Before you get started

A room should be well ventilated when you are painting. Have windows open to provide a good flow of fresh air.

Before starting work, try to remove as much furniture from the room as possible.

Anything that is left should be covered with dust sheets to protect from overspray, drips and dust.

Surfaces should be well prepared before painting. Holes should be filled and all surfaces sanded and cleaned down. All-purpose filler can be used in walls, ceilings and wood. Alternative fillers are also widely available to meet special requirements, such as specific wood fillers or fine surface fillers.

Bare wood must be primed before further coating.

Emulsion paint for walls and ceilings can be applied direct to old painted surfaces, once cleaned and sanded, with two coats normally being required. For bare plaster the same system applies. For bare plasterboard (drylined surfaces), you must apply a primer/sealer to the surface before coating with emulsion.

Always try to start painting windows at the start of the day, so that they can be left in an open position to dry thoroughly before closing them again at night, thus preventing them from sticking.

When estimating paint quantities, it is best to be guided by your chosen paint manufacturer’s guidelines.

A light sand with a fine grade of sandpaper between coats of paint will provide the best finish.

Use the right brush type for best results. Pure bristle brushes for solvent based paint (like gloss) and synthetic bristle brushes for water based paint (like emulsion).

If painting the whole room, start with the ceiling first, then the walls and then doors, windows and skirting.

If a wall has minor surface imperfections such as lines between remaining emulsion paint and bare plaster that cannot be sanded down to a smooth edge, hang lining paper before repainting.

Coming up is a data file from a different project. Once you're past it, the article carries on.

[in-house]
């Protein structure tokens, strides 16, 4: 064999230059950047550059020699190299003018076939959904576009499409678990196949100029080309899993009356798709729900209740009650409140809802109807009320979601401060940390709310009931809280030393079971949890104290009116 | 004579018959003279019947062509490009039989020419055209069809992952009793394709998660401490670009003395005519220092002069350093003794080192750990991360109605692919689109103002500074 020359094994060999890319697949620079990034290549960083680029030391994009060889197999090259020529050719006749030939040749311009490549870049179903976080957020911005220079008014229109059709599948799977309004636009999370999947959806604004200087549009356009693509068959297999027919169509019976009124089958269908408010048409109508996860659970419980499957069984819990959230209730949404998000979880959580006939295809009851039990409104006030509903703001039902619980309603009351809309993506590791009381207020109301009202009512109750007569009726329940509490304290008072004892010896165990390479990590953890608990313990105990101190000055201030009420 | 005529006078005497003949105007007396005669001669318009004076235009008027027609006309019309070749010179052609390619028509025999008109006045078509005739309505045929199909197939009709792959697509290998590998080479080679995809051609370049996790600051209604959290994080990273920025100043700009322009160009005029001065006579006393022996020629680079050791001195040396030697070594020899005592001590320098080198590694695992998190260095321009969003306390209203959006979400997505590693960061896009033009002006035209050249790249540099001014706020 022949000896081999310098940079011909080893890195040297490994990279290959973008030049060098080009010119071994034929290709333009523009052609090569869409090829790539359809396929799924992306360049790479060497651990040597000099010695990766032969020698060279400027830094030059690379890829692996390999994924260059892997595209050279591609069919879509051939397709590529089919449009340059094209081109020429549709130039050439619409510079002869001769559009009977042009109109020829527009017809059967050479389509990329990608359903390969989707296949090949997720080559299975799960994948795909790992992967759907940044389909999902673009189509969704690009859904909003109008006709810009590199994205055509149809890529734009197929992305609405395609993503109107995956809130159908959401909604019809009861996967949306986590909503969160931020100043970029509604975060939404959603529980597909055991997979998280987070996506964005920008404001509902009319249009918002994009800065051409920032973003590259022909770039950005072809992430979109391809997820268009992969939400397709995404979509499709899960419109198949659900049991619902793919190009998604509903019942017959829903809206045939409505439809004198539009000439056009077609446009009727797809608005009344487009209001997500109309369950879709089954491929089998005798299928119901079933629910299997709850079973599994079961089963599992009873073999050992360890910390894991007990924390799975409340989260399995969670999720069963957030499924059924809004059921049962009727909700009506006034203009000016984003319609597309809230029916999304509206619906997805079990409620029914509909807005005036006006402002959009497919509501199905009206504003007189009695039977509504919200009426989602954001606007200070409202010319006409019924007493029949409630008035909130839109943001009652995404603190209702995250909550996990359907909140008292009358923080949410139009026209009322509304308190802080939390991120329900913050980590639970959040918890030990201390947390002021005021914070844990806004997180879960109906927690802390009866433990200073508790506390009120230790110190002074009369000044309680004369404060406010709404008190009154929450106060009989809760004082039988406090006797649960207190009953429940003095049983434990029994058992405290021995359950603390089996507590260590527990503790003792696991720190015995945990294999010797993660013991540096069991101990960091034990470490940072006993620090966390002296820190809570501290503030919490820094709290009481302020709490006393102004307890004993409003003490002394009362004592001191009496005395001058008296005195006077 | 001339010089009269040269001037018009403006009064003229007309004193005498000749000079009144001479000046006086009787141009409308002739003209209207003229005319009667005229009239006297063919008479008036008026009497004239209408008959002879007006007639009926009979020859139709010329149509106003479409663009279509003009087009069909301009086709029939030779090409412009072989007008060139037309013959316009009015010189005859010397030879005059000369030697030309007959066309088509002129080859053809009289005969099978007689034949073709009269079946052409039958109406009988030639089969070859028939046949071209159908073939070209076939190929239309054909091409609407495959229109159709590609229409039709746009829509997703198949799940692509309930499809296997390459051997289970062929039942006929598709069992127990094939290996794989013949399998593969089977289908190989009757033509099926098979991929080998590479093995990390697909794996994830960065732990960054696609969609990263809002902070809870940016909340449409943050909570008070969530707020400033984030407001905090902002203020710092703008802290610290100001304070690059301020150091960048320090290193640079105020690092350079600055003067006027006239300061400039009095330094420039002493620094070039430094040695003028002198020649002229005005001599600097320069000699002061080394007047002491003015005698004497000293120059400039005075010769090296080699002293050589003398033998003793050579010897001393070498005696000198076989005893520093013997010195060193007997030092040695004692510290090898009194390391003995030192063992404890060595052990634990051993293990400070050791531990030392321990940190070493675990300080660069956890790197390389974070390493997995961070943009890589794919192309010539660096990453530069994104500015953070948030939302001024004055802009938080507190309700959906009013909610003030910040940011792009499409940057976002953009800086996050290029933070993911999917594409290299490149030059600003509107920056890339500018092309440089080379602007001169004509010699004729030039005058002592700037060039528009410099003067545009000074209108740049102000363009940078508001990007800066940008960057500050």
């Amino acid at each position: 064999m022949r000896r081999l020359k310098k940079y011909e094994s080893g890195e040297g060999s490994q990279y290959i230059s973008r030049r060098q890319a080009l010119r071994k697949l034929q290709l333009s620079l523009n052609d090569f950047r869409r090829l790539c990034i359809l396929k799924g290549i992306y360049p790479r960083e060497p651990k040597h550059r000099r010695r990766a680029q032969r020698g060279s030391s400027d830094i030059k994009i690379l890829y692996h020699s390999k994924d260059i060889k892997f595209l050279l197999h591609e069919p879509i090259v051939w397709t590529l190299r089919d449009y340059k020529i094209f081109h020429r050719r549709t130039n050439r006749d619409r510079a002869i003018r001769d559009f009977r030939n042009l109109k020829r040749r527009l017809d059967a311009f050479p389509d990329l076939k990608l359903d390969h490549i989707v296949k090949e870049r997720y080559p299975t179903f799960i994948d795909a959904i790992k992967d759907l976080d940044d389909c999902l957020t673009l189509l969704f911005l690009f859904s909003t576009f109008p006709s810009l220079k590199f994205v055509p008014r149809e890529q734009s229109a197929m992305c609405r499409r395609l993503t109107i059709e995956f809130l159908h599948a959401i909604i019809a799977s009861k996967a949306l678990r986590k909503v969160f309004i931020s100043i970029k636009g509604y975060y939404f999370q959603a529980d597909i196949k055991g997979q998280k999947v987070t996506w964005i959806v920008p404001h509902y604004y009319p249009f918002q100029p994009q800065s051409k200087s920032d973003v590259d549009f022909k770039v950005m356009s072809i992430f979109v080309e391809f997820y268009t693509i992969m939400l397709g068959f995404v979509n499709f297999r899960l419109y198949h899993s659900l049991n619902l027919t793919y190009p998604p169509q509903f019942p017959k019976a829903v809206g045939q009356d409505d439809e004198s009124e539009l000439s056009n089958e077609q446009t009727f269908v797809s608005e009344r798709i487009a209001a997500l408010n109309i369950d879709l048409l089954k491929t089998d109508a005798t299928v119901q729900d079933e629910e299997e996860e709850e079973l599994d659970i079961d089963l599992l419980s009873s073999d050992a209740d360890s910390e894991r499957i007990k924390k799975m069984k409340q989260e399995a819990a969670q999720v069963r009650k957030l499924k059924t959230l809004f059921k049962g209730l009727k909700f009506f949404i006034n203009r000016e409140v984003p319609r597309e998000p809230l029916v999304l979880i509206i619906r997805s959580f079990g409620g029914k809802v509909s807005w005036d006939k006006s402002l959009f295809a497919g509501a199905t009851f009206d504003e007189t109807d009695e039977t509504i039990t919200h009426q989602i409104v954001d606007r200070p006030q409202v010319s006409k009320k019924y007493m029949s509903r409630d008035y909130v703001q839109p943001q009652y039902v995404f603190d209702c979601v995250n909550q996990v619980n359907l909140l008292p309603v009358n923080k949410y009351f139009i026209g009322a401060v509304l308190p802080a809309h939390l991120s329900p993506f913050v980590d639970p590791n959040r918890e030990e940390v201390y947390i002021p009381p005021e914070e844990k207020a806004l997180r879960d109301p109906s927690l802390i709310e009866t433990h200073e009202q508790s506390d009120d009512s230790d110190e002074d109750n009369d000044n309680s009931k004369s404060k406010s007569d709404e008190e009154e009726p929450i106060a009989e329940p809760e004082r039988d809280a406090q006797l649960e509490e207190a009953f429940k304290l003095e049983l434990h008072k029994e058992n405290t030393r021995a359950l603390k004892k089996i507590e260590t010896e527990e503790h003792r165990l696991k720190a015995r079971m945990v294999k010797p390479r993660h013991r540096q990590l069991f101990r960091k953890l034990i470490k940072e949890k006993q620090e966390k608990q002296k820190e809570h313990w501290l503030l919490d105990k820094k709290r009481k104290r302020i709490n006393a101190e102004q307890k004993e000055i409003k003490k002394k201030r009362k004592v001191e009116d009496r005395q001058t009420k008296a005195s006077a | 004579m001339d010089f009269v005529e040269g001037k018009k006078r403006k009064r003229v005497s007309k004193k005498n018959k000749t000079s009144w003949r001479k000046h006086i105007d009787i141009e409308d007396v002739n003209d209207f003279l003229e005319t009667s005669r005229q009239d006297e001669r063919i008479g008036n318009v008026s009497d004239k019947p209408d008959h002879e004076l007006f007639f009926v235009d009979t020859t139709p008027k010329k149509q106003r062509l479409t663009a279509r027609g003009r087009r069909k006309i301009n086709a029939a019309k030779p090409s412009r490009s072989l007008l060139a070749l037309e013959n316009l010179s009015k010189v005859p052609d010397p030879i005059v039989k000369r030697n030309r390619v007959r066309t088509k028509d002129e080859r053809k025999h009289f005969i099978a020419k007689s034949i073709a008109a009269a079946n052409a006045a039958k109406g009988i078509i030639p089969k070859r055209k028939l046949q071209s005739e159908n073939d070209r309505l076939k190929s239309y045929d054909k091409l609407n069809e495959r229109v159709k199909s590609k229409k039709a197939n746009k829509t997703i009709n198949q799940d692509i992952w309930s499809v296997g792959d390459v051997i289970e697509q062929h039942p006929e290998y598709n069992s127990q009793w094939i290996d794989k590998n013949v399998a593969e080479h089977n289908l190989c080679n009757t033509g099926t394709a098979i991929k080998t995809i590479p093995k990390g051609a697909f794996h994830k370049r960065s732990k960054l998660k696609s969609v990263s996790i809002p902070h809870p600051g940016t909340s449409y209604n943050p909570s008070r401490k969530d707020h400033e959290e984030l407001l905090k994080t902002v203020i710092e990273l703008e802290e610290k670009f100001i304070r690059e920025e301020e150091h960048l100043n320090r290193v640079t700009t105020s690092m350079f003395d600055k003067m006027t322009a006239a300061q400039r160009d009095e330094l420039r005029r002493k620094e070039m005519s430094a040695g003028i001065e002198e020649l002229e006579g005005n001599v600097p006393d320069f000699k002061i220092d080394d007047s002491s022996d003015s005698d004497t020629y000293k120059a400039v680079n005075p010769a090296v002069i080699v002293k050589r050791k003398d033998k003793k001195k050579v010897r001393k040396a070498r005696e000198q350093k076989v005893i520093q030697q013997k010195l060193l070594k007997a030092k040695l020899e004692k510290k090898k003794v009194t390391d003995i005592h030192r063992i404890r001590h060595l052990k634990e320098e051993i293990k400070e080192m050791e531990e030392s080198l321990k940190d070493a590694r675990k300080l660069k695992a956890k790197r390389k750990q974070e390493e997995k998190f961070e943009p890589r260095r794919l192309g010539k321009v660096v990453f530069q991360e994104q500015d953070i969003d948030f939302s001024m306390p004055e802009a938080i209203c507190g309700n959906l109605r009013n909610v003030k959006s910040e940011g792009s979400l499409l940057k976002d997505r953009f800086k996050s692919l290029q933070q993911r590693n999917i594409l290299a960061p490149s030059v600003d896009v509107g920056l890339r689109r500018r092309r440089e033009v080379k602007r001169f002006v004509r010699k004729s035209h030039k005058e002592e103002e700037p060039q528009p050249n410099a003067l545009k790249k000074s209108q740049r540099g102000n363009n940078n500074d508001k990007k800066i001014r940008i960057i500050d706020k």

How to paint a room


Begin by painting ceilings. A roller on an extension pole will cover large areas quickly. To avoid excessive overspray, don’t overload the roller.


Finish around the edges using a medium-sized 2” or 3” brush. If you are also painting the walls, make sure you overlap onto the wall surface.


If you overlap it will make the later painting of a straight dividing line between wall colour and ceiling colour much quicker and easier.


Once the ceiling is dry, use a roller to paint all wall surfaces, painting one wall at a time in vertical lines.


In the corners finish off the edges with a brush, or, if you prefer, paint pads designed for corner use may be used to similar effect.


At ceiling level create a precise dividing line by using the last bristles on one edge of the brush to bead the paint smoothly into the junction.


If you are painting adjacent to skirting boards or architrave, again, allow the paint to overlap slightly onto the woodwork.


When painting the woodwork, allow the bristle edges to bead along the junction to create as straight and smooth an edge as possible.


When painting windows, the neatest finish will be achieved by temporarily removing any window furniture before you start to paint.


To prevent the open windows from blowing open or closed in the wind, first paint the area where the stays and pins are situated.


Carefully reattach the stays and pins on the painted area, to allow you to prop the window securely open while you paint the other parts.


Continue with each section of the window in the appropriate order: generally, paint openable windows first and paint from inside edges outwards.


Paint edges closest to the glass first, then work out towards the frame of the window and then move on to the next section or frame.


Finish the window by cutting in a neat edge around the frame where it meets with the wall surface. Once dry, reattach remaining window furniture.


Wipe down sills to remove all dust before painting. Also sand sills between coats with a fine grade of sandpaper.


For flush doors, simply start at the top and work down. For panel doors (as shown here), begin by painting all the panel sections first.


Continue with the central vertical members, followed by the horizontal members. Lastly, finish off with the two outer vertical members.


Removing door furniture makes painting easier. Paint the edge of a door according to which room it faces when the door is open.


When door edges are painted, don’t close until completely dry. Paint the architrave to finish. Again, create a neat dividing line at the wall junction.


Finally, return to the door and inspect for drips and runs, brushing them out as required. These are commonly found at panel corners.